After Cooling: On Freon, Global Warming, and the Terrible Cost of Comfort
by Eric Dean Wilson
The closest we've come to the destruction of all life on earth isn't by nuclear holocaust. It's not by bombing; it's not by intention at all. It's not by natural forces, either, not by plague, or famine, or earthquake, or volcano. No, the closest we've come to destruction is far more mundane. It's when we wanted to feel a bit cooler on a hot day. It's when we brought a sweater to the play in June, when we caught a movie in July, when we stopped by the supermarket in August to buy ice cream from a freezer only slightly colder than the air in the aisle. The thing that's come closest to killing us is the chemical that first made these comforts possible.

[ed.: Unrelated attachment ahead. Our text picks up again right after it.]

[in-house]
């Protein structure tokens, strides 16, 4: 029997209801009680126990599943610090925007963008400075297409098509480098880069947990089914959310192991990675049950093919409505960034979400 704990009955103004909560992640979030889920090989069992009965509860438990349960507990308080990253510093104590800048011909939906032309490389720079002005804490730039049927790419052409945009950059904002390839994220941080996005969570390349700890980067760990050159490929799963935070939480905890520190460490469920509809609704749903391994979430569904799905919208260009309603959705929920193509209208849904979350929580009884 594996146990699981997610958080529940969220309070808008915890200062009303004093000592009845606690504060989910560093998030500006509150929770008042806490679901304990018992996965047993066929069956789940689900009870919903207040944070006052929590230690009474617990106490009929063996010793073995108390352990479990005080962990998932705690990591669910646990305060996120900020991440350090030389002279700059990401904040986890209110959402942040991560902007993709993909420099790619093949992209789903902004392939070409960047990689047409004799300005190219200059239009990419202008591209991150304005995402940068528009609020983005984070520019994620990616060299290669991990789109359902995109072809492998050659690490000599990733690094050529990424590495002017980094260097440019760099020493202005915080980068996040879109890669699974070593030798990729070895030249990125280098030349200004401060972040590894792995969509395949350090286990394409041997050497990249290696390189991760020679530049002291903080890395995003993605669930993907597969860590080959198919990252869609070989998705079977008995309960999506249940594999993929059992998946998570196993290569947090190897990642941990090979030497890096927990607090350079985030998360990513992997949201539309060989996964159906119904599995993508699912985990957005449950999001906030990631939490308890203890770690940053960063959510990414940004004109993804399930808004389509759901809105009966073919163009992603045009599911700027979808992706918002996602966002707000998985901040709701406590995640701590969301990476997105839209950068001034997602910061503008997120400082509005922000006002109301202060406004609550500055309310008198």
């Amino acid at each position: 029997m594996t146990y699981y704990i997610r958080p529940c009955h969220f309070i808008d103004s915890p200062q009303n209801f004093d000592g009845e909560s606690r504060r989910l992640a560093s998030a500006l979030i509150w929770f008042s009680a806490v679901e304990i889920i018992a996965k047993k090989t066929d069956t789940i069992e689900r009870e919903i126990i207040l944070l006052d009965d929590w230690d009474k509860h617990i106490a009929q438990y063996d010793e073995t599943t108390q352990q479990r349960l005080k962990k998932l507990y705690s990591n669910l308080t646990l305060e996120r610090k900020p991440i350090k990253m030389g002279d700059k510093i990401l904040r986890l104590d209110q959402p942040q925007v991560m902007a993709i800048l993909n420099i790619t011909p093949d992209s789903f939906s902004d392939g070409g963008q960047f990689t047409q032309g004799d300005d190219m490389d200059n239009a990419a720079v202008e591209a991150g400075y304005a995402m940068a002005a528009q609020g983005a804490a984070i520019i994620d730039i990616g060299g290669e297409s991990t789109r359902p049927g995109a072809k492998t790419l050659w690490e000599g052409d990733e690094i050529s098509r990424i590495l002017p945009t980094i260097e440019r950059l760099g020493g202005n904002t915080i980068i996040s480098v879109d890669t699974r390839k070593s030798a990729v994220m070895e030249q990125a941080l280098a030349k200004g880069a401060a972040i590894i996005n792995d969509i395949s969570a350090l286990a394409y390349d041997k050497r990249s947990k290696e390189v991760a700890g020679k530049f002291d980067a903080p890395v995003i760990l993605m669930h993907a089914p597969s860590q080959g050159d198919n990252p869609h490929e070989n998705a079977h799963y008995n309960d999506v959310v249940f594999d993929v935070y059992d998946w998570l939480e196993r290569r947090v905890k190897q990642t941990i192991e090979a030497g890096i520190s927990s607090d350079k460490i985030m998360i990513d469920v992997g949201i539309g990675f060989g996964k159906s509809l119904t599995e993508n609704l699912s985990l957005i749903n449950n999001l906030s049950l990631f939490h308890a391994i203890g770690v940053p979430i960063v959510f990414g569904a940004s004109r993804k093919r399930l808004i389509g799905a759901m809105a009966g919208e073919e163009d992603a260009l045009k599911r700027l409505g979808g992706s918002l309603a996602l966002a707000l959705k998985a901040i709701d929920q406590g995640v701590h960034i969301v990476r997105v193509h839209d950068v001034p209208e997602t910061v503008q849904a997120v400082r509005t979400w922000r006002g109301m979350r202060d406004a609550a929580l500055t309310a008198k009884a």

Through our use of CFC refrigerants--also known by the brand name Freon--we unknowingly ripped a hole the size of the continental United States in the ozone layer of our atmosphere. We managed to end production of CFCs before the damage was irreversible, but a hole still appears over Antarctica every October, about as large, now, as it was when we first discovered it, an annual reminder of just how tenuous life is on this planet. It reminds us that what we put into the world has lasting effects on others, whether we know it or intend it or acknowledge it or not.